For a while now, we’ve been preparing the “homestead” for a visit we knew might not take place. We’ve been cleaning, straightening, and improving the cabin, and, especially, clearing obstructions from the trail. Our deadline is Saturday, but yesterday, we got the news: Michelle’s mom’s doctor has recommended that she not attempt to hike out to the land this coming visit.
This tears it. Dad Harris had decided on their last visit not to try to make the hike. Actually, he decided not to on every previous visit, and they’ve been coming out here about once a year since 2006. That’s Mom swinging on the rope swing in the photo on our history page. That was the trip she broke her ankle while she was out here, but that didn’t stop her from coming back.
Dad’s history of back problems, which, as they commonly do, have affected his legs, used to make him predict annually that he could not make the hike, but he would always change his mind at the last minute, and manage the long walk. Last visit, he didn’t try. Mom did, but barely made it. In preparation for their upcoming visit, she’s been walking regularly to build stamina. She even purchased a pair of trekking poles. But, her doctor has recommened she not try. Michelle’s holding out hope that the wind will cooperate for bringing her around by boat, but that’s a long shot.
We adore our home, but it is remote enough to restrict accessibility, particularly for older people. We’ve dreaded, and are now facing the fact that a growing number of our loved ones cannot make the trip. We know full well that this also means that someday, we may not be able to make the trip either.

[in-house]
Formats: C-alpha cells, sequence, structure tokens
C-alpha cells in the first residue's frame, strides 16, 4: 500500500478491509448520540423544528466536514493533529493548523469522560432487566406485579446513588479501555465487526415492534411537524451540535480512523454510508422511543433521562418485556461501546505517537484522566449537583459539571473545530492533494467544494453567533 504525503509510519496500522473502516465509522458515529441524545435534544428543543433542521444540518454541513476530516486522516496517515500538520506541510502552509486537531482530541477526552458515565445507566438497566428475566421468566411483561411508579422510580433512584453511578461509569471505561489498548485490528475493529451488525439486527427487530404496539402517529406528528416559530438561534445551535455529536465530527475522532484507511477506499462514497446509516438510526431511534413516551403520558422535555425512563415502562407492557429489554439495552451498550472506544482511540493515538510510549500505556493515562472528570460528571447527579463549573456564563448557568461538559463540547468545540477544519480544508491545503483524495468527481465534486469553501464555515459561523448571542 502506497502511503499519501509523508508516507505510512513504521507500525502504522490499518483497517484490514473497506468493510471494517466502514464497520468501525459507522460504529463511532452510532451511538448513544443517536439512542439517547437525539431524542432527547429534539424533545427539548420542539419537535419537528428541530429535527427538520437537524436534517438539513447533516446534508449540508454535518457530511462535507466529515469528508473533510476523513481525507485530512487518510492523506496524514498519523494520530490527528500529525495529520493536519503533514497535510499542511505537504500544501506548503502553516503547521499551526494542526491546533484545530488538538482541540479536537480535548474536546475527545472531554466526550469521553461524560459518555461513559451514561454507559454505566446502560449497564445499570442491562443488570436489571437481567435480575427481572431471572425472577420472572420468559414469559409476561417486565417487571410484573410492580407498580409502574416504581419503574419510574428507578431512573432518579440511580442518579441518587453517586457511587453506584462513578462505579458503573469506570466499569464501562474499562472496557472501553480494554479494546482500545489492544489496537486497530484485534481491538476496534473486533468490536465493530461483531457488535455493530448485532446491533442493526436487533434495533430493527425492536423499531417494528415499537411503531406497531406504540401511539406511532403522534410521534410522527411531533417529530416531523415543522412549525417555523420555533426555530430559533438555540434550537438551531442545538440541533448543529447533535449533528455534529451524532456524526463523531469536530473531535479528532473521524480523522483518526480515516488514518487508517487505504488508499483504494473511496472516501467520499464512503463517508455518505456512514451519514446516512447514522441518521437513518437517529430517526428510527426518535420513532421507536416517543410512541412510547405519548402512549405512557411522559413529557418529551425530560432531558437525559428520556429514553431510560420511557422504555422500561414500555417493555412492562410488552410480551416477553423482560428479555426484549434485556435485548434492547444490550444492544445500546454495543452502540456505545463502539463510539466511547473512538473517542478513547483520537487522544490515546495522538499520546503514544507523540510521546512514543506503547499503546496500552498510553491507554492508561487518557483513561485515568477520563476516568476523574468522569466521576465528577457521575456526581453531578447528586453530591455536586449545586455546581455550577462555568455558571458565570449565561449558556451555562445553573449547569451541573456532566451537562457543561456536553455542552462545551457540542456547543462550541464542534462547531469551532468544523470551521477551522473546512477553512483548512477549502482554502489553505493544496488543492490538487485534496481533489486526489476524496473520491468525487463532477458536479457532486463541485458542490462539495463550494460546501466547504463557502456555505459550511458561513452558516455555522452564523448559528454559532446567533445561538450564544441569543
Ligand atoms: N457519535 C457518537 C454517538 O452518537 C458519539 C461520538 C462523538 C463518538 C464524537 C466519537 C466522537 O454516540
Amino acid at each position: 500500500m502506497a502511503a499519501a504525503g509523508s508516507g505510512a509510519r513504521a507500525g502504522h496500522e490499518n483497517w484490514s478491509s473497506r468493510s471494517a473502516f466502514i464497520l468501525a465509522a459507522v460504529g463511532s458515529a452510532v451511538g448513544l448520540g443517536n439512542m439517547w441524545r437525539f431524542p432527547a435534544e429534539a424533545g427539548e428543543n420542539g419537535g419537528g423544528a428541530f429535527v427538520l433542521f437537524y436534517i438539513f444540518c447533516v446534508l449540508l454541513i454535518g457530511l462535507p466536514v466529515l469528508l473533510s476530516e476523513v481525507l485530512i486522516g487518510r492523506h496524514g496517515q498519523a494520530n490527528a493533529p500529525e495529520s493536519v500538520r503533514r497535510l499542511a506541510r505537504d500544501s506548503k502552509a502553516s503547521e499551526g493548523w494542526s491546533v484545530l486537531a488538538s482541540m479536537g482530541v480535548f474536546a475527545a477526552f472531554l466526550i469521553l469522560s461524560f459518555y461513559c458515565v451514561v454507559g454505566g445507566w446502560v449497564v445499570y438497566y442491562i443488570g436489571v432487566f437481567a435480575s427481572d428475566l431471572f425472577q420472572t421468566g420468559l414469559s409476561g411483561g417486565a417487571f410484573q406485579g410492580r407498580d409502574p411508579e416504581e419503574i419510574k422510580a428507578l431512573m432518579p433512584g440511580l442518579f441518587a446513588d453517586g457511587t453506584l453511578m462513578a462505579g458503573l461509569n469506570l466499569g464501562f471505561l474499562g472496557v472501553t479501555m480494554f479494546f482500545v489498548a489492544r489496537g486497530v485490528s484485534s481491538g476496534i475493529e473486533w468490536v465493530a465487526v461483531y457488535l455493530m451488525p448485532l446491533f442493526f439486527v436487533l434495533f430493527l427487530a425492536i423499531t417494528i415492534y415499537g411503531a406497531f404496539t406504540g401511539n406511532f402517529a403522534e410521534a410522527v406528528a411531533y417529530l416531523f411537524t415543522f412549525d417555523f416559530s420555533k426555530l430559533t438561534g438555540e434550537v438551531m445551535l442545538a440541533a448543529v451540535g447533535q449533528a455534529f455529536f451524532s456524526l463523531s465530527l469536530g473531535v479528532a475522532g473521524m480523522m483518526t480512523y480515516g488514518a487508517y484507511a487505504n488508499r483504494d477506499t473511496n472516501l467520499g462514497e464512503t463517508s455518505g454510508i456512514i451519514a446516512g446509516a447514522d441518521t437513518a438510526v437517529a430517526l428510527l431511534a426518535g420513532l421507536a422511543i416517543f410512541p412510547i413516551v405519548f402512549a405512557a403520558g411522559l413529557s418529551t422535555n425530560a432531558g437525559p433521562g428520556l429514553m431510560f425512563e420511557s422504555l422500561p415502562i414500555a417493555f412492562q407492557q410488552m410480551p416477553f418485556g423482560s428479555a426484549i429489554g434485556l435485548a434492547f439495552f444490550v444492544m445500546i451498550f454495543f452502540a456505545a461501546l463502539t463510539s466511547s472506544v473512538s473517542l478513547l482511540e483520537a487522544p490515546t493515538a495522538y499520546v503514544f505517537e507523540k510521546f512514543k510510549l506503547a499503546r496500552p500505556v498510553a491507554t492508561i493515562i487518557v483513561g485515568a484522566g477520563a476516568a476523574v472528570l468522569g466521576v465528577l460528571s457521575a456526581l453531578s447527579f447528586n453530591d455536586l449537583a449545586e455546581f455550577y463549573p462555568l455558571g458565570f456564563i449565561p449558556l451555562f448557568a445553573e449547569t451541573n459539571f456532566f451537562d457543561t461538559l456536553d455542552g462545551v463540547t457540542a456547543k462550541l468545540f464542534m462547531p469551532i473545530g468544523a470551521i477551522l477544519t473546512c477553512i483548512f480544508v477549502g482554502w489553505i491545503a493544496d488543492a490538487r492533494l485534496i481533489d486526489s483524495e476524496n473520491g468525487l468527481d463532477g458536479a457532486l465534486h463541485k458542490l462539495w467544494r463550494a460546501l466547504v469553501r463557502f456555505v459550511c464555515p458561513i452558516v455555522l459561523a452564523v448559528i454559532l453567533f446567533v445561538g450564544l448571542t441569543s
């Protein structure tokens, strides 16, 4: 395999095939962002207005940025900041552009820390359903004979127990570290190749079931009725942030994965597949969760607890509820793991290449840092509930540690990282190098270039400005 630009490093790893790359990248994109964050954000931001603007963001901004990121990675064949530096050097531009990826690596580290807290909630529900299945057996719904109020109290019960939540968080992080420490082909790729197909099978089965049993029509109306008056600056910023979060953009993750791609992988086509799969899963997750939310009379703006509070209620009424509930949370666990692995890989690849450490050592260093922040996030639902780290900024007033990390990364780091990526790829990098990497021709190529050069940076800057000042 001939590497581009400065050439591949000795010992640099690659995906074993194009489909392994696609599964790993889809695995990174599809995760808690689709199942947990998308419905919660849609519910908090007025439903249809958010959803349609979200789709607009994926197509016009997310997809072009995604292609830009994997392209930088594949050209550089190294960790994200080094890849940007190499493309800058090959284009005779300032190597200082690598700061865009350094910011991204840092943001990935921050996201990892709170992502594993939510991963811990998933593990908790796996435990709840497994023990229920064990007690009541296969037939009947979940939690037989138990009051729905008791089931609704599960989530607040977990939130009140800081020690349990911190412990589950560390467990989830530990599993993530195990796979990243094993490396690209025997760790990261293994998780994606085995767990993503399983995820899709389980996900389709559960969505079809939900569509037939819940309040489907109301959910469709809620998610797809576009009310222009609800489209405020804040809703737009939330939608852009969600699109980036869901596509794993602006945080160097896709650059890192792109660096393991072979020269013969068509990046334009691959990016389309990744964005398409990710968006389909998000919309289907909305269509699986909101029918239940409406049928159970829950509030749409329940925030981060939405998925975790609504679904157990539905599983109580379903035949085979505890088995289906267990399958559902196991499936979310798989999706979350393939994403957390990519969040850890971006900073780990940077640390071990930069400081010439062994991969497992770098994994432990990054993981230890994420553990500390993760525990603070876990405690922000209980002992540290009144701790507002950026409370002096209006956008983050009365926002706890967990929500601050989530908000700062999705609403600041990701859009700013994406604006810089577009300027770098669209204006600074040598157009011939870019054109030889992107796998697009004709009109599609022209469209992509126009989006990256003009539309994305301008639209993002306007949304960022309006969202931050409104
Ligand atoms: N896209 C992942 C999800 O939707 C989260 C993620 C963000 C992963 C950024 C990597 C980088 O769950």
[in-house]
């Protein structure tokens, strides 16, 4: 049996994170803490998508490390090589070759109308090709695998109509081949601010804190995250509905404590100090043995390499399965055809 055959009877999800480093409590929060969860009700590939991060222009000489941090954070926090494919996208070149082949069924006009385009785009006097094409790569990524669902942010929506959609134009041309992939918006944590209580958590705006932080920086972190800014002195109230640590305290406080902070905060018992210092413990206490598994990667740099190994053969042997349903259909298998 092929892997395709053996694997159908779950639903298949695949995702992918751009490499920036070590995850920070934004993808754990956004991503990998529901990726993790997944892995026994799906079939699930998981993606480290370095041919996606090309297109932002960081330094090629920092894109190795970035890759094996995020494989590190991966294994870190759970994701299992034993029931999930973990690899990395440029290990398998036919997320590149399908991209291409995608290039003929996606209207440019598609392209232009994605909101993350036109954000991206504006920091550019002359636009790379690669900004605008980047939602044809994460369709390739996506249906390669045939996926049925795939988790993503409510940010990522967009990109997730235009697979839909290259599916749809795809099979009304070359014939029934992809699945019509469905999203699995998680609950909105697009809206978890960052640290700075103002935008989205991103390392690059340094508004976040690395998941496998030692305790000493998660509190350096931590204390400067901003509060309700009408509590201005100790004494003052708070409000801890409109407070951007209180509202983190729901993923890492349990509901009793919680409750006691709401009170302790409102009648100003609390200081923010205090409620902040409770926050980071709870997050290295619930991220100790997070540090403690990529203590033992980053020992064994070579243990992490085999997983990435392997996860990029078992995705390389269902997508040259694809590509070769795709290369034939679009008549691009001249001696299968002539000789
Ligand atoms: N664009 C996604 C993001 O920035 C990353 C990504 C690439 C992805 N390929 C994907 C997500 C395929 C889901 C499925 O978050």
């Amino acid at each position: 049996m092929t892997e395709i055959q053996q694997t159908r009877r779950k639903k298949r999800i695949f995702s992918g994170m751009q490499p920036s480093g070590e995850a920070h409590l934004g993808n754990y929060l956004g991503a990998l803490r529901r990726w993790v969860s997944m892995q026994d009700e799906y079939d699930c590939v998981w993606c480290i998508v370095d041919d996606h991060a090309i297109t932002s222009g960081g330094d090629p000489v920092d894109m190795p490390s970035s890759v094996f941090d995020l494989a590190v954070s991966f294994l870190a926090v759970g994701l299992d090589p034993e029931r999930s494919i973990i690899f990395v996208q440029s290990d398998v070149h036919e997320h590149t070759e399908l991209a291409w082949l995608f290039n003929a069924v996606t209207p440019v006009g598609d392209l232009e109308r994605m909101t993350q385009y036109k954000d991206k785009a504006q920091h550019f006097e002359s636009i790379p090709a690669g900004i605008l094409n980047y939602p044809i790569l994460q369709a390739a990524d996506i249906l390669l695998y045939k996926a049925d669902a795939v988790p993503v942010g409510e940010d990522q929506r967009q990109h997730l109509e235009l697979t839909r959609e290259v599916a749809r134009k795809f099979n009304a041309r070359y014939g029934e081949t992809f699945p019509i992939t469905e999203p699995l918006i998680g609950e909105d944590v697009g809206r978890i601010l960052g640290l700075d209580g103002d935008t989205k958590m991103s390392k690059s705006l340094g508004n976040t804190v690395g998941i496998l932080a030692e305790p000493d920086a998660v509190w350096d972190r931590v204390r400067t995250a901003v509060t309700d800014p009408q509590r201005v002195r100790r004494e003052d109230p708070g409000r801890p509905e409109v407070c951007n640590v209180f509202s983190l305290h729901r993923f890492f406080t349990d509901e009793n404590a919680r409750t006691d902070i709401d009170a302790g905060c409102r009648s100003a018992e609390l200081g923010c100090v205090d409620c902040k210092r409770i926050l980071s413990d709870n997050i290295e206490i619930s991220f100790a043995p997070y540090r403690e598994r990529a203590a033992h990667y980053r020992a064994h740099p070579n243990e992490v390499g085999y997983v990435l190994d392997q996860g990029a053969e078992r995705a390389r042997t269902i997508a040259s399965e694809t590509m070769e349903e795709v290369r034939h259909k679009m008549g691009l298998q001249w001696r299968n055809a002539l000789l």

We just have to compromise. I really hate that the folks will come all the way from the lower 48, only to stop short of our home and hospitality. The visit will require us going someplace we’ve never been, to be guests ourselves rather than welcoming guests into our home. But, a less than ideal visit is far better than no visit at all. We’ll take what we can get.
In one of my former lives, I worked with the Alaska Commission on Aging. My duties included publishing a monthly newsletter for Alaskan seniors, so I’ve spent a lot of time addressing accessibility issues, including planning for reduced mobility in later life. Little did I know that I would soon find a home with such a forbidding, senior-hostile entryway! All we can do is keep fit and agile, practice good balance, hope for the best, and live each day as if it were the last.
I guess I should excuse myself here: with family in town, and shuttling back and forth, the blog posts may be thinner than usual this coming week. If so, I’ll be back before long.